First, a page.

Perhaps it was a wrong conclusion, but I have always assumed that if you looked far enough back, you would find common ancestors for the old Annapolis Valley surnames that are slightly different in spelling – Newcomb/Newcombe, Forsyth/Forsythe, Colwell/Coldwell, Davison/Davidson, for example.
The Wolfville historical writer, James Doyle Davison, confirms my conclusion about Davison/Davidson. In a recent letter he discussed the Davison/Davidson surname, indicating that the former was the original spelling. This is an interesting letter and I believe history buffs will find it informative. Mr. Davison wrote as follows:
“Though the five Davison families arrived here in 1760 as Davisons, one man of the Long Island (North Grand Pre) branch began about 1850 to spell his name Davidson. Now our area ‘phone book lists more Davidsons than Davisons. About 1850 the DeWolf family became the DeWolfes.
“Let’s go back to historical records. Arthur Henry Davison, of Iowa, began in the 1880s to compile the Davison story, which was a major source of my genealogy of the five men who came from Connecticut as “Planters” in 1760. He was convinced that his family line, from the Scottish lowlands, the Border Country, had no connection with the Davidson highland clan. He differed strongly with the many Americans who changed their Davison name to Davidson and Davisson.
“Our early records give the Davison spelling. The index of Horton Township Records, 1761-1895, lists 19 families of Davisons, no Davidsons. Douglas E. Eagles, History of Horton Township, shows a 1770 list of property owners, including two Davisons, no Davidsons. The Horton Deeds and Grants of May 29, 1761, shows only Andrew Davison.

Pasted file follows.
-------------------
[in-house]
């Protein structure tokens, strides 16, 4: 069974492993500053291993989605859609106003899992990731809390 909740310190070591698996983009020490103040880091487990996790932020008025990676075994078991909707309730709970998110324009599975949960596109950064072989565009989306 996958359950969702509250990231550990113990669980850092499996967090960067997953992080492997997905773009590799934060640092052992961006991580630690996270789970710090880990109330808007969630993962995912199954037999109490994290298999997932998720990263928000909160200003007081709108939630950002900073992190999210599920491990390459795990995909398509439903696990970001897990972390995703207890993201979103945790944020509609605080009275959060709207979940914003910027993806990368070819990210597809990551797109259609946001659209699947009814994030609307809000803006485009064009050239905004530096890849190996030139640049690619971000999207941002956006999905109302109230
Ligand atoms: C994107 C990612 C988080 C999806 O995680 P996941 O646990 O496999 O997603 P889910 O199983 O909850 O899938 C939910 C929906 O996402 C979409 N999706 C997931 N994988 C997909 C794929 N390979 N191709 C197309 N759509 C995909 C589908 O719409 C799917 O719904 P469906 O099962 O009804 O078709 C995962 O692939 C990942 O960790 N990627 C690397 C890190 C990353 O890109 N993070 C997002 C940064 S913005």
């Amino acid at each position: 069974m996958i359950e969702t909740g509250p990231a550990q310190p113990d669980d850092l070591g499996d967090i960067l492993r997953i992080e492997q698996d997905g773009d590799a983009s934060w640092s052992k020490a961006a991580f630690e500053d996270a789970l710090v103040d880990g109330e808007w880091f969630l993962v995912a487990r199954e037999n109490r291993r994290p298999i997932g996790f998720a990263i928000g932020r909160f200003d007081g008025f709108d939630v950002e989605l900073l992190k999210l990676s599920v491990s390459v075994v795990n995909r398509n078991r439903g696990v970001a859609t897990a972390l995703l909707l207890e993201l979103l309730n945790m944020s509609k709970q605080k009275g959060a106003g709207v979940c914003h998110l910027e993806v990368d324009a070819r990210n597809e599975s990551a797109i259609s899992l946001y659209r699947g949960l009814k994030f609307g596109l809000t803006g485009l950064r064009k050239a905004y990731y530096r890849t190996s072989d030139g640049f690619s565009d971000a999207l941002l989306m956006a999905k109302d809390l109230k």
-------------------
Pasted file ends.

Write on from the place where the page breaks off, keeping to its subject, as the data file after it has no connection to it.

“A 1780 index has only one Davison, no Davidson. The late John V. Duncanson’s Falmouth – A New England Township of Nova Scotia, 1965, lists 54 Davisons, no Davidsons in the index. In his Genealogical History of Long Island …. Douglas E. Eagles listed 89 Davisons, not one Davidson. Wolfville’s history, Mud Creek, refers to a 1770 Horton census that includes Andrew Davison in a household of eight, and Cyprian Davison with a family of four.
“Dr. Ronald S. Longley’s history, Acadia University, 1838-1938, tells of the construction of the first college, with Edmund and Lewis Davison, of Greenwich, planning and building the structure with four Ionic pillars. They and others of the family are buried in the Old Burying Grounds in Wolfville. The index of What Mean These Stones? which relates the story of those buried there, lists 30 Davisons, no Davidsons.
“It is of interest to note that Arthur W. H. Eaton’s History of Kings County uses the Davidson spelling. He has Harold Sidney Davidson a son of Arthur Stanley Davidson, who was the Davison brother who first began the Acadian, the paper published by the ‘Davison Brothers.’
“The writer of this bit of history, a descendant of one of the five families that first came to Falmouth, remains by the original Davison spelling.”
James Doyle Davison is the author of numerous historical books and church histories. Among his books are Alice of Grand Pre, Eliza of Pleasant Valley, What Mean These Stones? and Handley Chipman, Kings County Planter. Mr. Davison was editor of the Wolfville history, Mud Creek.
Another Falmouth Davison was my 4th great grandmother Grace, daughter of John Davison and Elizabeth Babcock. That family were among the Planters from Connecticut who settled Falmouth. Grace married Louis Payzant, brother of Rev John Payzant.